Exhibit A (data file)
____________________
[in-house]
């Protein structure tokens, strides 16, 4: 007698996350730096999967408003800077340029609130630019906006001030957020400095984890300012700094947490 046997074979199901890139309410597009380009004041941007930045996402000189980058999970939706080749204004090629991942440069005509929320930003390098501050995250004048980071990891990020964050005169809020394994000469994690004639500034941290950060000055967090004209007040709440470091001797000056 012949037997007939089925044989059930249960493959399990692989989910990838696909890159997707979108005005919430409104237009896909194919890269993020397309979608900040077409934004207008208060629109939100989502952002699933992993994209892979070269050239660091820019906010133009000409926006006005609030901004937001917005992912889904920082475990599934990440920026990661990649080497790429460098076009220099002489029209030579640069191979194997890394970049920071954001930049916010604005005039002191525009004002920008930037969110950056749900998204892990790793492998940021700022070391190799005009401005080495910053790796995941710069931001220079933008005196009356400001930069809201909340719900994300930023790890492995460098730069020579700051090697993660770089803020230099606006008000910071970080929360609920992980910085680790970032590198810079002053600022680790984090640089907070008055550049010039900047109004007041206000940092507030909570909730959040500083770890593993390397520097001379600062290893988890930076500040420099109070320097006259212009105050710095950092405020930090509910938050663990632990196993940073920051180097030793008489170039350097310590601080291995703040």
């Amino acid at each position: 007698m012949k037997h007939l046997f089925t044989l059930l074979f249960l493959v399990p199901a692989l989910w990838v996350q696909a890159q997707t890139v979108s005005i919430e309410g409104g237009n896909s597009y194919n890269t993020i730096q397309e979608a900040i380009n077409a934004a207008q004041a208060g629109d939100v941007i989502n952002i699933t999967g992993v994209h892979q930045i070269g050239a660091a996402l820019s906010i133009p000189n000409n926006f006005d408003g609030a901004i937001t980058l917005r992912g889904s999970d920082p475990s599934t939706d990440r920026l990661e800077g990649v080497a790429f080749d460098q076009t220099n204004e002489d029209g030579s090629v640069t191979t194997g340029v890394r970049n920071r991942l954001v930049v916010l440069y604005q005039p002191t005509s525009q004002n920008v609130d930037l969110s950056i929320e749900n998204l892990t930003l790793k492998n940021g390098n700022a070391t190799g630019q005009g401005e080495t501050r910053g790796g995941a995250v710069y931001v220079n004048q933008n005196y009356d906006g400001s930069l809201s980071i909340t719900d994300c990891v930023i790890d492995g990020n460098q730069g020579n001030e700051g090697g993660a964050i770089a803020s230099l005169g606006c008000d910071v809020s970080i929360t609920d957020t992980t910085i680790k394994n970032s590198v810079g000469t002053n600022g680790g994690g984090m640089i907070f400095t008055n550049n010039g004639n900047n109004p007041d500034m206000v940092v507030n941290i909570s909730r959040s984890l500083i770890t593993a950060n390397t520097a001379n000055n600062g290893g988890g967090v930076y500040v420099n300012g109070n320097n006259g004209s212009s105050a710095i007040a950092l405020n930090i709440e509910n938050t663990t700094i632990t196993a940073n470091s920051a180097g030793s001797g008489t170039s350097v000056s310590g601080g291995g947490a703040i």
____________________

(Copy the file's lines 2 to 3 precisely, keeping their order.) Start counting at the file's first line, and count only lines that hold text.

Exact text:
């Protein structure tokens, strides 16, 4: 007698996350730096999967408003800077340029609130630019906006001030957020400095984890300012700094947490 046997074979199901890139309410597009380009004041941007930045996402000189980058999970939706080749204004090629991942440069005509929320930003390098501050995250004048980071990891990020964050005169809020394994000469994690004639500034941290950060000055967090004209007040709440470091001797000056 012949037997007939089925044989059930249960493959399990692989989910990838696909890159997707979108005005919430409104237009896909194919890269993020397309979608900040077409934004207008208060629109939100989502952002699933992993994209892979070269050239660091820019906010133009000409926006006005609030901004937001917005992912889904920082475990599934990440920026990661990649080497790429460098076009220099002489029209030579640069191979194997890394970049920071954001930049916010604005005039002191525009004002920008930037969110950056749900998204892990790793492998940021700022070391190799005009401005080495910053790796995941710069931001220079933008005196009356400001930069809201909340719900994300930023790890492995460098730069020579700051090697993660770089803020230099606006008000910071970080929360609920992980910085680790970032590198810079002053600022680790984090640089907070008055550049010039900047109004007041206000940092507030909570909730959040500083770890593993390397520097001379600062290893988890930076500040420099109070320097006259212009105050710095950092405020930090509910938050663990632990196993940073920051180097030793008489170039350097310590601080291995703040």
């Amino acid at each position: 007698m012949k037997h007939l046997f089925t044989l059930l074979f249960l493959v399990p199901a692989l989910w990838v996350q696909a890159q997707t890139v979108s005005i919430e309410g409104g237009n896909s597009y194919n890269t993020i730096q397309e979608a900040i380009n077409a934004a207008q004041a208060g629109d939100v941007i989502n952002i699933t999967g992993v994209h892979q930045i070269g050239a660091a996402l820019s906010i133009p000189n000409n926006f006005d408003g609030a901004i937001t980058l917005r992912g889904s999970d920082p475990s599934t939706d990440r920026l990661e800077g990649v080497a790429f080749d460098q076009t220099n204004e002489d029209g030579s090629v640069t191979t194997g340029v890394r970049n920071r991942l954001v930049v916010l440069y604005q005039p002191t005509s525009q004002n920008v609130d930037l969110s950056i929320e749900n998204l892990t930003l790793k492998n940021g390098n700022a070391t190799g630019q005009g401005e080495t501050r910053g790796g995941a995250v710069y931001v220079n004048q933008n005196y009356d906006g400001s930069l809201s980071i909340t719900d994300c990891v930023i790890d492995g990020n460098q730069g020579n001030e700051g090697g993660a964050i770089a803020s230099l005169g606006c008000d910071v809020s970080i929360t609920d957020t992980t910085i680790k394994n970032s590198v810079g000469t002053n600022g680790g994690g984090m640089i907070f400095t008055n550049n010039g004639n900047n109004p007041d500034m206000v940092v507030n941290i909570s909730r959040s984890l500083i770890t593993a950060n390397t520097a001379n000055n600062g290893g988890g967090v930076y500040v420099n300012g109070n320097n006259g004209s212009s105050a710095i007040a950092l405020n930090i709440e509910n938050t663990t700094i632990t196993a940073n470091s920051a180097g030793s001797g008489t170039s350097v000056s310590g601080g291995g947490a703040i």